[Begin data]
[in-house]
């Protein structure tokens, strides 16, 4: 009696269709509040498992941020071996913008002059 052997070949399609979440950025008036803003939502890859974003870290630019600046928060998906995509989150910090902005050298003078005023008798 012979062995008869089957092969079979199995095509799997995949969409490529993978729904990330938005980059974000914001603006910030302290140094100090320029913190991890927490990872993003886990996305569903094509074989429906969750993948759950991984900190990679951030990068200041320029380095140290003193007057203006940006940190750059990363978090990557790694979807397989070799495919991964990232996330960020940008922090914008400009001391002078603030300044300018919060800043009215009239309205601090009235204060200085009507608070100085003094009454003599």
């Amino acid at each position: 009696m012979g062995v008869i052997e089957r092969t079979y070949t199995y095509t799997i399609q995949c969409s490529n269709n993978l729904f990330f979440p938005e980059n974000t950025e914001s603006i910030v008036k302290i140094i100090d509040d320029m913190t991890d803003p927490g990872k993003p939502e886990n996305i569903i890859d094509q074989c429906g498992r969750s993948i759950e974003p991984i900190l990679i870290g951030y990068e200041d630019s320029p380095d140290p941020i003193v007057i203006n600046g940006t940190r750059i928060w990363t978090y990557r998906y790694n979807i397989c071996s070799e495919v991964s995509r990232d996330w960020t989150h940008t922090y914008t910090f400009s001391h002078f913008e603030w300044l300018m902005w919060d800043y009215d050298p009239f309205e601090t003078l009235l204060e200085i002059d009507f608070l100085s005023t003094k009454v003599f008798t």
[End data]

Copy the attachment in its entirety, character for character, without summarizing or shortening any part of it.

[in-house]
């Protein structure tokens, strides 16, 4: 009696269709509040498992941020071996913008002059 052997070949399609979440950025008036803003939502890859974003870290630019600046928060998906995509989150910090902005050298003078005023008798 012979062995008869089957092969079979199995095509799997995949969409490529993978729904990330938005980059974000914001603006910030302290140094100090320029913190991890927490990872993003886990996305569903094509074989429906969750993948759950991984900190990679951030990068200041320029380095140290003193007057203006940006940190750059990363978090990557790694979807397989070799495919991964990232996330960020940008922090914008400009001391002078603030300044300018919060800043009215009239309205601090009235204060200085009507608070100085003094009454003599």
């Amino acid at each position: 009696m012979g062995v008869i052997e089957r092969t079979y070949t199995y095509t799997i399609q995949c969409s490529n269709n993978l729904f990330f979440p938005e980059n974000t950025e914001s603006i910030v008036k302290i140094i100090d509040d320029m913190t991890d803003p927490g990872k993003p939502e886990n996305i569903i890859d094509q074989c429906g498992r969750s993948i759950e974003p991984i900190l990679i870290g951030y990068e200041d630019s320029p380095d140290p941020i003193v007057i203006n600046g940006t940190r750059i928060w990363t978090y990557r998906y790694n979807i397989c071996s070799e495919v991964s995509r990232d996330w960020t989150h940008t922090y914008t910090f400009s001391h002078f913008e603030w300044l300018m902005w919060d800043y009215d050298p009239f309205e601090t003078l009235l204060e200085i002059d009507f608070l100085s005023t003094k009454v003599f008798t």